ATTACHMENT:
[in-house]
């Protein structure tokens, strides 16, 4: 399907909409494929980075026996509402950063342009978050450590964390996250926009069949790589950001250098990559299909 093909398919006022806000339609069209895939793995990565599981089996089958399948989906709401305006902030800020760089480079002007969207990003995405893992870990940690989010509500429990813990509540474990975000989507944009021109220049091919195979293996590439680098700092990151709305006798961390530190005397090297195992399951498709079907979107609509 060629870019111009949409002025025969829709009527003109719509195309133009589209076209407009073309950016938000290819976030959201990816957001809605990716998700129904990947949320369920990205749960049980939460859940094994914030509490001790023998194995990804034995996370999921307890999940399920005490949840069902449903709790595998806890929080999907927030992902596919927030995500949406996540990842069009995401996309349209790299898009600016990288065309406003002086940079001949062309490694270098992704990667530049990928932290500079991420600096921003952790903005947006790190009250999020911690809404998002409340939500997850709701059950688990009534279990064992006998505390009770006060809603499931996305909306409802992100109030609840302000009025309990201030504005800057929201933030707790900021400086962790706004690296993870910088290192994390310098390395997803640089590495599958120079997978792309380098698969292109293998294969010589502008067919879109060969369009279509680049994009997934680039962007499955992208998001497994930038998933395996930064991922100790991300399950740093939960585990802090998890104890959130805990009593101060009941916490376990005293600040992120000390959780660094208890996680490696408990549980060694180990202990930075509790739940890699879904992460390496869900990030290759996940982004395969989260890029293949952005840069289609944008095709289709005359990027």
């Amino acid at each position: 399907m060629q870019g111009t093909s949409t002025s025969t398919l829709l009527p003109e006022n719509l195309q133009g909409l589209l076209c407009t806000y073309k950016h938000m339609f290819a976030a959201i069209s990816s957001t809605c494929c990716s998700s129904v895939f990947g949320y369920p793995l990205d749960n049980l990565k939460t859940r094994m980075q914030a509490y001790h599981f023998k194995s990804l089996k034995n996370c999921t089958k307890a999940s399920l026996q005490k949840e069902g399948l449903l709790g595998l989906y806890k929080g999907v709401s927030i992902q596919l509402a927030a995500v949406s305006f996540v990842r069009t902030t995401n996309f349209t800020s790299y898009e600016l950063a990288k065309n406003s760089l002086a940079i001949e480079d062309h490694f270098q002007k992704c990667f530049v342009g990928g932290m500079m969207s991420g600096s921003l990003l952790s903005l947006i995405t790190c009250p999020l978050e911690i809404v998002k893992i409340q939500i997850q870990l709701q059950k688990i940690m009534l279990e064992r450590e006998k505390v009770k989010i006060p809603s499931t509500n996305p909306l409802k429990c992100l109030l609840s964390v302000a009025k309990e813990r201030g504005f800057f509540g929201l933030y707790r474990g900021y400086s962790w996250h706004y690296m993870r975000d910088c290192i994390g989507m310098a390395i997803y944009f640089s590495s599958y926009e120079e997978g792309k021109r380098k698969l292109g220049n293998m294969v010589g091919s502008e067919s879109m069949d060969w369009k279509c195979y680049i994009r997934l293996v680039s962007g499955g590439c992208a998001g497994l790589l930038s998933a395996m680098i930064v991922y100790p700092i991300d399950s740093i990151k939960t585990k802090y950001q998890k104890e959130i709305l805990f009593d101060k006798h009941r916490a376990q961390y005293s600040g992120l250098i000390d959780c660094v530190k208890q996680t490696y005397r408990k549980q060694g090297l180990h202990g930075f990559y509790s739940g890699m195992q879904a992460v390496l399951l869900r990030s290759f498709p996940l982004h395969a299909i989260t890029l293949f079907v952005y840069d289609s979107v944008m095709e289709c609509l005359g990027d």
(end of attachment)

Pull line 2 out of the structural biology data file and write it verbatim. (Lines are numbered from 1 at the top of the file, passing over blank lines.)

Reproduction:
């Protein structure tokens, strides 16, 4: 399907909409494929980075026996509402950063342009978050450590964390996250926009069949790589950001250098990559299909 093909398919006022806000339609069209895939793995990565599981089996089958399948989906709401305006902030800020760089480079002007969207990003995405893992870990940690989010509500429990813990509540474990975000989507944009021109220049091919195979293996590439680098700092990151709305006798961390530190005397090297195992399951498709079907979107609509 060629870019111009949409002025025969829709009527003109719509195309133009589209076209407009073309950016938000290819976030959201990816957001809605990716998700129904990947949320369920990205749960049980939460859940094994914030509490001790023998194995990804034995996370999921307890999940399920005490949840069902449903709790595998806890929080999907927030992902596919927030995500949406996540990842069009995401996309349209790299898009600016990288065309406003002086940079001949062309490694270098992704990667530049990928932290500079991420600096921003952790903005947006790190009250999020911690809404998002409340939500997850709701059950688990009534279990064992006998505390009770006060809603499931996305909306409802992100109030609840302000009025309990201030504005800057929201933030707790900021400086962790706004690296993870910088290192994390310098390395997803640089590495599958120079997978792309380098698969292109293998294969010589502008067919879109060969369009279509680049994009997934680039962007499955992208998001497994930038998933395996930064991922100790991300399950740093939960585990802090998890104890959130805990009593101060009941916490376990005293600040992120000390959780660094208890996680490696408990549980060694180990202990930075509790739940890699879904992460390496869900990030290759996940982004395969989260890029293949952005840069289609944008095709289709005359990027």